Title: Summer Stole What Fall Replaces (or the Trades We Make)
Description: Death is his life.
Word Count: 1252
A/N: Coda fic to Episode 5.12, "The Big One". Title taken from "Covered in Rain" by John Mayer.
"Whichever shirt you think is better is fine with me," Dexter replies, chuckling. "You know more about baby fashion than I do."
The party starts at three, and Dexter must head out a little early to make sure everything's right. But she will be gone even sooner. Her flight leaves at noon. By three, she will be… somewhere else.
Sonya is in a frenzy. There are questions and decisions that have to be made: who will pick up the cake, if the boyfriend of some woman named Wanda can come, which credit card to use for the tent. And that's Dexter's job, to make decisions. Out of the corner of his eye, as he rifles through emails to find Sonya a confirmation number, he can see Lumen sweeping up shards of green ceramic. He wishes she wouldn't, but he can't quite bring himself to stop her. He can't bring himself to speak to her at all.
When she's done, she disappears into the bedroom and when she returns she is holding her suitcase, a grocery bag and a small purse—all her earthly possessions. She came with little, and she's arguably leaving with even less.
She mouths to him that she must go. Dexter places his hand over the receiver.
"Wait, Lumen. I'll take you."
She shakes her head, then opens the door and steps outside.
"Wait Sonya, I'll call you back," he says and hurriedly follows her out onto the porch.
"I called a cab," she said. "He should be here any minute."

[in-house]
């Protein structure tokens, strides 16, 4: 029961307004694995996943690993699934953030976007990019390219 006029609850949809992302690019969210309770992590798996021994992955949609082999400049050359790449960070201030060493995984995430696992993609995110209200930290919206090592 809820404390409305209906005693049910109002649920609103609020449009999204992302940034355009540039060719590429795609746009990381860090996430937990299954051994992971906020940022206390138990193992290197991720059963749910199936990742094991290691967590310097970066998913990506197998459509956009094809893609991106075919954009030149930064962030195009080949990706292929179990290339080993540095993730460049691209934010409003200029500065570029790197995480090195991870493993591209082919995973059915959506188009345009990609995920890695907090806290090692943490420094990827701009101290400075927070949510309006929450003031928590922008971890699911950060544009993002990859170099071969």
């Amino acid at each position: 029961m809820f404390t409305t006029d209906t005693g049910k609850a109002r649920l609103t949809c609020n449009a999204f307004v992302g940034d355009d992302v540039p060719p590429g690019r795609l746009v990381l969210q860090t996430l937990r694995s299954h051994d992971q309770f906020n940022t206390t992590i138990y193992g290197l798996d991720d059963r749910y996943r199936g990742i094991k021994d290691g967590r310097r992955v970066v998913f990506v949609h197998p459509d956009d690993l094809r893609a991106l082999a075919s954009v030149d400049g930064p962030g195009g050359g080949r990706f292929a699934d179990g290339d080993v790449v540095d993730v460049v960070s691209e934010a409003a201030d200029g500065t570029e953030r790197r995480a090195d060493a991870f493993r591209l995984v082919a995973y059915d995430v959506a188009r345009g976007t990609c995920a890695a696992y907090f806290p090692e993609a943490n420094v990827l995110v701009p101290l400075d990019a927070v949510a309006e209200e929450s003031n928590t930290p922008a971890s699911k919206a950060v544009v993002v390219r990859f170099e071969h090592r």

"Please, let me take you to the airport," he pleads.
"Train station," she corrects.
"Train station, then."
She swallows hard looking stalwartly ahead. "It's alright, really. I know you're busy with your family, your son."
"No really, I don't mind. The party is practically running itself at this point," he assures her.
"It didn't sound like it," she says turning to him, and the slightest bit of light returns to her face. But as soon as it's come, it's gone again, and she turns away. She looks out over the balcony determinedly.
Dexter watches her for a moment, riveted by her indifference. It confuses him, hurts him, and still he can't turn away. He wonders where the woman is that two days ago told him that she wasn't going anywhere. It's all still so hard to believe—that she's leaving—and yet here he is, staring at it, and it becomes more real with each passing moment. He doesn't even know if he's ever felt this way before; it's something like watching Rita in that tub. Something like it, but… different. Because this is so deliberate and preventable, and yet just as final. He feels baffled, maybe a little like an idiot.
Dejected is how he feels.
She turns to him, and she sees it. He knows she does. She tells him so with her eyes.
"Dexter,' she whispers, flinching, and looks down.
He takes a step forward. "Let me take you," he pleads. He won't ask again.
She looks at him and nods. He dares to smile a little, and takes her suitcase from her.
She brushes ahead and down to the van.
They ride in silence, and she watches Miami go by—all palm trees, salsa music and terra cotta roofs. When the station is only a few minutes away, he finally asks.
"Where are you going?"
She turns to him briefly and returns to her post at the window.
"Away," she says simply.
She shakes her head.
Soon enough they are on 37th Street, and at the station. He hops from the car, and pulls her suitcase from the trunk.